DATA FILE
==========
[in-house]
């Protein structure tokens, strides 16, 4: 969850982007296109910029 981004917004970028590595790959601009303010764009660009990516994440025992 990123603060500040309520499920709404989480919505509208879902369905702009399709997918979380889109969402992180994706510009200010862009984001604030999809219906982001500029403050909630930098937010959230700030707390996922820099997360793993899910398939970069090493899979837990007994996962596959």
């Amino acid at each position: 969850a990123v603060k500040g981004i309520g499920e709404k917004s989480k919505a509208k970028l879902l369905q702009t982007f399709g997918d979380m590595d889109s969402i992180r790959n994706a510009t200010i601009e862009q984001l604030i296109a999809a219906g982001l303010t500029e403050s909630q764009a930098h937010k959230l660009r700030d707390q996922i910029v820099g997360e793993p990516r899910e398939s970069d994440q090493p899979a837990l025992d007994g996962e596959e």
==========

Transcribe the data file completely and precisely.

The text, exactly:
[in-house]
């Protein structure tokens, strides 16, 4: 969850982007296109910029 981004917004970028590595790959601009303010764009660009990516994440025992 990123603060500040309520499920709404989480919505509208879902369905702009399709997918979380889109969402992180994706510009200010862009984001604030999809219906982001500029403050909630930098937010959230700030707390996922820099997360793993899910398939970069090493899979837990007994996962596959």
């Amino acid at each position: 969850a990123v603060k500040g981004i309520g499920e709404k917004s989480k919505a509208k970028l879902l369905q702009t982007f399709g997918d979380m590595d889109s969402i992180r790959n994706a510009t200010i601009e862009q984001l604030i296109a999809a219906g982001l303010t500029e403050s909630q764009a930098h937010k959230l660009r700030d707390q996922i910029v820099g997360e793993p990516r899910e398939s970069d994440q090493p899979a837990l025992d007994g996962e596959e």